NEW YORK -- In the spirit of the holiday season, here's a 2012 investor wish list, based on "The Twelve Days of Christmas," compiled by Larry Adam, chief investment strategist at Deutsche Bank Private Wealth Management.
Adam, in his weekly strategy report released today, says all the wishes on his list have a "healthy probability" of occurring in the new year.
His holiday cheer coincides with another positive day in the stock market, with the Dow Jones industrial average up more than 100 points on growing hopes that Europe will finally adopt a plan to fix its debt woes at a summit later this week.
First Day: One "grand compromise" between the Republicans and Democrats to put the U.S. economy "on the path to fiscal prudence." Such a deal, he hopes, will include an extension of the payroll tax cut for 2012, which would put more cash in workers' pockets on pay days.
Second Day: Two more "doves" at the Federal Reserve to join chairman Ben Bernanke and other Fed members to assure that any additional economic softness will be met with "aggressive" non-traditional monetary policy, similar to the Fed's earlier bond-buying programs, known as quantitative easing.
Third Day: The European "troika," which includes the European Union, European Central Bank and the International Monetary Fund, "devising a comprehensive plan" to resolve the eurozone's debt crisis and restore confidence in the future of the euro currency.
Fourth Day: Four straight quarters of positive economic growth, or GDP, to maintain the growth momentum in the world's largest economy.
Fifth Day: Five golden rings. Adam said twelve golden rings would have been better, given that gold is selling a tad below $1,750 an ounce, but he said he didn't want to be too greedy. It would also be "golden" if the yield on Italy's 10-year government bond traded below 5%, as that would signal the healing of the eurozone's debt crisis. On Monday, the yield on Italy's 10-year bond fell sharply to 5.99% from 6.64%. The drop occurred after Italy approved an austerity plan late Sunday to improve its finances and reduce its debt load.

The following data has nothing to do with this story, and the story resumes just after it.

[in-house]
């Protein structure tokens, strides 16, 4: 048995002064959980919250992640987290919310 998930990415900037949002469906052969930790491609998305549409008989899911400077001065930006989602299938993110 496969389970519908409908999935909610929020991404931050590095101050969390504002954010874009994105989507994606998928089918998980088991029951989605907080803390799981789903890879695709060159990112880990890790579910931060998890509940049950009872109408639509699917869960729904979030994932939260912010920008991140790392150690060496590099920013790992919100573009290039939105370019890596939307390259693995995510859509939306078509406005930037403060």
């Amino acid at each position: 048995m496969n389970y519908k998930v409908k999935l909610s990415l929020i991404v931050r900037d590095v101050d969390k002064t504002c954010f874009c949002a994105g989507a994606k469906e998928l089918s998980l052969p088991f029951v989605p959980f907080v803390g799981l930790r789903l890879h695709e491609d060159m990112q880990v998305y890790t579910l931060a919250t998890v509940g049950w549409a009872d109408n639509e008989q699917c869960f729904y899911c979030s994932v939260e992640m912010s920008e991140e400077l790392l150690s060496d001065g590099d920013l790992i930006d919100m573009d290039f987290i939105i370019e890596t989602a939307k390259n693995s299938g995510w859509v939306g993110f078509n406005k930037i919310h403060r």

Sixth Day: China slashing its interest rates to below 6% to ensure its economy can continue to post strong growth and avoid a "hard landing;" they're trading at roughly 6.6% now. A soft landing in China would buoy economic growth and support riskier assets like stocks.
Seventh Day: A 7% price return for the benchmark Standard & Poor's 500 stock index. Add in two percentage points of dividend return and that equates to a total return of 9% in 2012 — which is "not too bad," says Adam.
Eighth Day: An 8% unemployment rate by the end of 2012, down from 8.6% in November. Putting more Americans back to work would be bullish.
Ninth Day: High-yield bond yields, known as junk bonds, staying below 9%, which would support robust returns for the fixed-income sector.
Tenth Day: All 10 of the S&P 500's sectors ending 2012 in the black, a sign that asset prices of all types are heading in the right direction — up.
Eleventh Day: With S&P 500 earnings growth expected to slow to single digits next year, a double-digit expansion (i.e. 11%) of price-to-earnings ratios will give stock prices a lift.
Twelfth Day: Another twelve consecutive months of monthly gains in retail sales. "Shop till you drop America," says Adam.